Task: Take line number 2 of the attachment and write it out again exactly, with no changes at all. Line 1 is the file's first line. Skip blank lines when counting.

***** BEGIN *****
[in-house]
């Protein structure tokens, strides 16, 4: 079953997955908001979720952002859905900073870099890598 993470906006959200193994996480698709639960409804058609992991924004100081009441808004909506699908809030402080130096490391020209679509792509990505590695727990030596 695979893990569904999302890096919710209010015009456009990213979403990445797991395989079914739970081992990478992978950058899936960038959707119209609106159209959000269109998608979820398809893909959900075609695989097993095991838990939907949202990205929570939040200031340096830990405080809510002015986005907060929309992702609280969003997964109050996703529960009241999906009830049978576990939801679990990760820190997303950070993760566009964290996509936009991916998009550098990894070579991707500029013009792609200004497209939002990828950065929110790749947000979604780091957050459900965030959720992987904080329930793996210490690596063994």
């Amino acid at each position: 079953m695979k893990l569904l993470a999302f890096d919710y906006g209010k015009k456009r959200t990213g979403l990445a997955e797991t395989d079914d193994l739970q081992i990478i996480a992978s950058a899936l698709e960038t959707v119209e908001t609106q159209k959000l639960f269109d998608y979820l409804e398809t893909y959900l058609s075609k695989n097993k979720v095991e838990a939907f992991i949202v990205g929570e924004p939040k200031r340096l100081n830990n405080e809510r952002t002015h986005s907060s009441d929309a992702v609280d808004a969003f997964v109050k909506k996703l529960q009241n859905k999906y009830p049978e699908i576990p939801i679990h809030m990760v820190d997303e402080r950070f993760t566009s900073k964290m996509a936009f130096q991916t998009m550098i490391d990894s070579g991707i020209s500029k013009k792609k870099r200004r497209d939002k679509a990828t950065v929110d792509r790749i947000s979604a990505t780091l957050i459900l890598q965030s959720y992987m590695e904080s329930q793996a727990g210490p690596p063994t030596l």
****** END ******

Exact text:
């Protein structure tokens, strides 16, 4: 079953997955908001979720952002859905900073870099890598 993470906006959200193994996480698709639960409804058609992991924004100081009441808004909506699908809030402080130096490391020209679509792509990505590695727990030596 695979893990569904999302890096919710209010015009456009990213979403990445797991395989079914739970081992990478992978950058899936960038959707119209609106159209959000269109998608979820398809893909959900075609695989097993095991838990939907949202990205929570939040200031340096830990405080809510002015986005907060929309992702609280969003997964109050996703529960009241999906009830049978576990939801679990990760820190997303950070993760566009964290996509936009991916998009550098990894070579991707500029013009792609200004497209939002990828950065929110790749947000979604780091957050459900965030959720992987904080329930793996210490690596063994």